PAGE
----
Florida Legal Topics

Edgewater Legal News - Arbitration

The Law Office of Paul Bernardini

Assited Living Facilies - Arbitration Agreement

Fourth District Court of Appeals found it was an error for the trial court to grant assisted living facility's motion to compel arbitration where terms of arbitration agreement substantially diminish plaintiff's statutory rights under the Assisted Living Facilities Act. The arbitration agreement which provides for arbitration as provided by American Health Lawyers Association alternative dispute resolution rules is contrary to public policy because the AHLA rules provide that "clear and convincing" standard applies to award of consequential, exemplary or special damages. Lopez v. Andies's Inc., 39 Fla. L. Weekly D700 (April 11, 2014)

Arbitration: Beware of what you sign when you put a loved one in a nursing home.

A recent arbitration claim involving the wrongful death of a nineteen year old who had signed an arbitration agreement. Generally speaking, an arbitration agreement is a document where a party agrees to waive or give up their right to a trial by jury and must proceed to arbitration. Generally speaking, nursing home and health care facilities prefer arbitration to trials by jury.

On October 11, 2013, the First District Court of Appeal held the arbitration provision was valid and enforceable even though it meant that there would be a judicial enforcement of a religiously based arbitration agreement that invoked religious principles and, at least facially, involved religious acts such as prayer.

This case points out the danger of signing without reading documents at nursing homes. You are not required to sign an arbitration agreement. You are never required to give up your rights to a trial by jury unless you sign.

A common mistake most of us make is that people believe that arbitration clauses are not valid. In Florida, arbitration clauses are 100% valid if the proper procedures are used.

Likewise, a waiver of liability that is signed by a person before participating in an event is also generally held to be valid.

In fact, in our District, the Fifth District, our Court of Appeals held on October 4, 2013 that an evidentiary hearing was necessary to determine the validity of an arbitration agreement that the husband signed even though his wife, who was the actual resident of the nursing home, did not sign the arbitration agreement. The Fifth District Court of Appeal held that a trial court is required to conduct an evidentiary hearing to determine whether the wife actually consented to the arbitration agreement or to determine whether the husband had the authority to sign on the wife’s behalf. Evergreen Woods v. Robinson.

I think it is helpful to always take such agreements home and think about them before you sign. If you have any particular questions about signing something, always feel free to telephone us at 386-258-3453.

Nursing home durable power of attorney

Another case allowing arbitration regarding nursing home cases is Tampa HCP v. Satan, 36 FL W D2350.

Where a nursing home resident's wife acting under a Durable Power of Attorney signed an Admission Agreement for her husband, and also signed an addendum that provided for arbitration of disputes only in her capacity as a financially responsible party, and not as the resident's representative, the arbitration provision was not enforceable against the resident of the nursing home. Lepisto v. Senior Lifestyle New Port Limited Partnership, 36 FLW D1655 (4th DCA Fla. August 3, 2011).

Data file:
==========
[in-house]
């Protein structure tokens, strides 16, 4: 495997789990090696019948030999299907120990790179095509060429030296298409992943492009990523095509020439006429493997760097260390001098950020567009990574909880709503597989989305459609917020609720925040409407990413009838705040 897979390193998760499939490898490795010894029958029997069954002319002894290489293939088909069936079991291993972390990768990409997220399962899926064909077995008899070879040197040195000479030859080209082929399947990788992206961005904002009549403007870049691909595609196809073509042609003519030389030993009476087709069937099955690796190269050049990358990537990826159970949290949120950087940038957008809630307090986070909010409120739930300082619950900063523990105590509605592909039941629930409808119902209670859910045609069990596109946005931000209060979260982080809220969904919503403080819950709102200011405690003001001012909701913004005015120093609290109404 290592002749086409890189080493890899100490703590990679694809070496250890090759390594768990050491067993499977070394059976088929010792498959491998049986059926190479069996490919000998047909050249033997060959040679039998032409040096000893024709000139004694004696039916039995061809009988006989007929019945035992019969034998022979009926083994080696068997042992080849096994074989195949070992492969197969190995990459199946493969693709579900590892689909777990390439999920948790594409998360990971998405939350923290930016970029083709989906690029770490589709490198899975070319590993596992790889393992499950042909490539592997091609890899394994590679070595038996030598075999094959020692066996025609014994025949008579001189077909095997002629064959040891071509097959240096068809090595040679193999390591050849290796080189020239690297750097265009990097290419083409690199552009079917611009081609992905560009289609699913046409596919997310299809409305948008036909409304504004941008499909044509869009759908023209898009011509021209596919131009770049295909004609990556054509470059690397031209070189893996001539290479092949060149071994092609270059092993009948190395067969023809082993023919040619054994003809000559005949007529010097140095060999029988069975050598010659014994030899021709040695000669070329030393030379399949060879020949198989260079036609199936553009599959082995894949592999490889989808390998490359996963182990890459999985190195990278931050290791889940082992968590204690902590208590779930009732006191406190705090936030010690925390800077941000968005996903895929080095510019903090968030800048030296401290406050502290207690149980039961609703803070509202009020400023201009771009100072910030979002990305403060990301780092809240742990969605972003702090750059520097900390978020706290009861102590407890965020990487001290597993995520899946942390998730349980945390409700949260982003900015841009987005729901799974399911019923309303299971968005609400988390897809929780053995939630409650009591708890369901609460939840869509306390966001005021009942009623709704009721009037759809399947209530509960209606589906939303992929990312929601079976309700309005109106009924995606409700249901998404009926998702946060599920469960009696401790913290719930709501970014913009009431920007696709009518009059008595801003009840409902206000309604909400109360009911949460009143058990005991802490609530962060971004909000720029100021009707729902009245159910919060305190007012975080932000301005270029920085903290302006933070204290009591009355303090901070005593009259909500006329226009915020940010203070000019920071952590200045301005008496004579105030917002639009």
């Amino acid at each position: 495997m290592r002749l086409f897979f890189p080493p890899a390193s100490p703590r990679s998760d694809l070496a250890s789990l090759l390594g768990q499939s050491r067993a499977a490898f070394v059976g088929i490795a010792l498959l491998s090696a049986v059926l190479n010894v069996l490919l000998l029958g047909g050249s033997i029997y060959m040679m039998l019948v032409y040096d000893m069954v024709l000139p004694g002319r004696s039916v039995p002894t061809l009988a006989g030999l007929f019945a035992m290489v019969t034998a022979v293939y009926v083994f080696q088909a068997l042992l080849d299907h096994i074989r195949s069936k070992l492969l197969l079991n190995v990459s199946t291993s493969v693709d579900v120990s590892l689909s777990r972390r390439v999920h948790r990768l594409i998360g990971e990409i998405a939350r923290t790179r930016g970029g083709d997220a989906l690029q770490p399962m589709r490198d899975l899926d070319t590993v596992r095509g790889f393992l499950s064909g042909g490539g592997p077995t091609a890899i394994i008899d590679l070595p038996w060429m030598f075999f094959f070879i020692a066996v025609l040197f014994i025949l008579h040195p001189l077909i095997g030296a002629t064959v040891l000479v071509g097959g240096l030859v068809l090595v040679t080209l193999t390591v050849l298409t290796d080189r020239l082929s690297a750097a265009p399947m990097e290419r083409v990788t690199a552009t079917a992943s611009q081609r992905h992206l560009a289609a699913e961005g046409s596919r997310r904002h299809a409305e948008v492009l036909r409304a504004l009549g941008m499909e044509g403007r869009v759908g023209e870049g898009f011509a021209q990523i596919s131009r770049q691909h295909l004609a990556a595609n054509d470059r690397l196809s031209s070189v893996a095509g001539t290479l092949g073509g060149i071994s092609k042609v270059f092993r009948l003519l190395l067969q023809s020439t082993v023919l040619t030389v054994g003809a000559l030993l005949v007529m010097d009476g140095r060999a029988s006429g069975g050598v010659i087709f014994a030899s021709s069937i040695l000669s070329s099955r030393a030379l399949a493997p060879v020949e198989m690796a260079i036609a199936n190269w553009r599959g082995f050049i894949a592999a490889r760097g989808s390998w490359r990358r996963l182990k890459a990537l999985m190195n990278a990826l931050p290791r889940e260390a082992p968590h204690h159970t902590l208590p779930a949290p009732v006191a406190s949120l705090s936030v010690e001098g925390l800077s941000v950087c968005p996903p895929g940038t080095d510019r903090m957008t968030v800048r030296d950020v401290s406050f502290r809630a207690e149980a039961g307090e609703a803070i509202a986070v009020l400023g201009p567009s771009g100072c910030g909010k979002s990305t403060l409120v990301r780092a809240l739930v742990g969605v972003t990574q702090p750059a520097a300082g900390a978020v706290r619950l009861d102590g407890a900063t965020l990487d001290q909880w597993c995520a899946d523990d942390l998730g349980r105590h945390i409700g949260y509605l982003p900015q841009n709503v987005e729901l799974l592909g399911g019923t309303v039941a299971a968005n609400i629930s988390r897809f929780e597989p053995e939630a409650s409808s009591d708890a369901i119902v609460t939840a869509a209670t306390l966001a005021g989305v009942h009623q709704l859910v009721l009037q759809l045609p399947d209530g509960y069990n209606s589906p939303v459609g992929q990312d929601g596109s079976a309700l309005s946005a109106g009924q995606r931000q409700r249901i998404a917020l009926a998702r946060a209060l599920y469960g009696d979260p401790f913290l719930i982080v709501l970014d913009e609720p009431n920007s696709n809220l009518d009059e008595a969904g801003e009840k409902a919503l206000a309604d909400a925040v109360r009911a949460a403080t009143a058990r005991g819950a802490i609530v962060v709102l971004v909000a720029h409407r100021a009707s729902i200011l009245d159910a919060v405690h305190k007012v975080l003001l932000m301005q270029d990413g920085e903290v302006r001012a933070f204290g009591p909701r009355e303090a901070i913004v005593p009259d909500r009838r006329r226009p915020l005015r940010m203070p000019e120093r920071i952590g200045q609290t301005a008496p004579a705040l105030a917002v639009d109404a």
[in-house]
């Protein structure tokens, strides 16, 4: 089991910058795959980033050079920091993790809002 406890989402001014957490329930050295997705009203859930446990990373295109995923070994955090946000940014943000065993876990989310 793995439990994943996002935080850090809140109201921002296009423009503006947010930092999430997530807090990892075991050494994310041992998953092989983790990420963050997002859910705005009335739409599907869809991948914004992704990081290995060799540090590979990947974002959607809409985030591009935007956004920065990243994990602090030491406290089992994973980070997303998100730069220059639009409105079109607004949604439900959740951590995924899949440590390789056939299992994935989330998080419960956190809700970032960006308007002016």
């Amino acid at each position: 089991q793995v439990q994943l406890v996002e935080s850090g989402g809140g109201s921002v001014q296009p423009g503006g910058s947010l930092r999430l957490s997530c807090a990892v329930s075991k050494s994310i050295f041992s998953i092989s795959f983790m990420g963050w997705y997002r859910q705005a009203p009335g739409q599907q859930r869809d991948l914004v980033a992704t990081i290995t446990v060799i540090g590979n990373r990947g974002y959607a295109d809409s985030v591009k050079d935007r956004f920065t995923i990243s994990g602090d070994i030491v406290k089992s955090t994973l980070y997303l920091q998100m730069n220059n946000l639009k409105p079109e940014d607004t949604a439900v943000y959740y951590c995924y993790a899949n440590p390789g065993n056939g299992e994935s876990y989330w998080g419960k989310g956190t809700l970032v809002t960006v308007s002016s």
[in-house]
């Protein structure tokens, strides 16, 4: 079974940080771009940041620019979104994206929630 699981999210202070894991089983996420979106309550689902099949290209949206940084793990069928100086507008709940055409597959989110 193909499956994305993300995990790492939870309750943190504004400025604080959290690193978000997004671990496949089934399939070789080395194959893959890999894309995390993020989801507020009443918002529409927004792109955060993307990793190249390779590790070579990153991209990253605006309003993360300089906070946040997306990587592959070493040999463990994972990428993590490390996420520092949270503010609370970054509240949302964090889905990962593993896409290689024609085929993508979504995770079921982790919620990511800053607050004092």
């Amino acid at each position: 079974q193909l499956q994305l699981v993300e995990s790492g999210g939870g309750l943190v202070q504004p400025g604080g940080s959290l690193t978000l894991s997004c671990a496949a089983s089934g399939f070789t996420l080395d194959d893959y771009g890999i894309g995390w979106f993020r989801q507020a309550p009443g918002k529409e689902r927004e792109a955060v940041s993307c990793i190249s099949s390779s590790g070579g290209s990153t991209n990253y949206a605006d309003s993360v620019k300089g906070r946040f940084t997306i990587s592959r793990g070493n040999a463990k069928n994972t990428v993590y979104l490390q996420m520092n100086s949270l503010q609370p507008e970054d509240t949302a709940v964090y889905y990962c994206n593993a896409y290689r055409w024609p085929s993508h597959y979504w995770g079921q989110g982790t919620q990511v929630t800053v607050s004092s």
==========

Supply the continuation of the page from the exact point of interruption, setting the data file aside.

It is generally better for the injured person to avoid arbitration and it is generally better for the nursing home to have arbitration. Many people sign arbitration agreements without realizing what they signed. This case and the one following indicate how important it is for people to fully understand what they are signing. The sa.'!le applies for nursing homes, hospitals as well as insurance policies regarding uninsured motorist coverage.

For example, a health care power of attorney appointing a nursing home resident's daughter as her health care surrogate did not empower the daughter to consent to arbitration of a dispute with the nursing home. Estate of Irons v. Arcadia Healthcare, 66 So. 2d 3rct 396 (2"ct DCA Fla. 2011 ). On the other hand, some courts enforce harsh provisions of arbitration agreements.

For example, in Florida Carrollwood Care v. Gordon, 36 FLW D1716 2d DCA Fla. August 5, 2011) the Second District held that an arbitration agreements limitation on discovery and a $250,000 limit on noneconomic damages were not sufficient, standing alone, to support a finding of substantive unconscionability and were valid clauses. When dealing with "letters of protection" to doctors, the plaintiff should be very careful and so should their attorney. In Katzman v. Rediron Fabrication, Inc., 36 FL W D 17 4 7 (Fla. 4th DCA), the doctor was required to allow the insurance company to investigate the doctor's charges.

After the auto accident, the plaintiff's lawyer referred the plaintiff to a doctor who entered into a letter of protection. The doctor then performed a controversial and expensive outpatient procedure. The Fourth District held that the trial court did not abuse its discretion allowing the defendant to seek discovery from the physician regarding how often the doctor had ordered the procedure over the preceding four years and what he had charged in litigation and non-litigation cases.

The above information is intended for general purposes only and should not be construed as legal advice.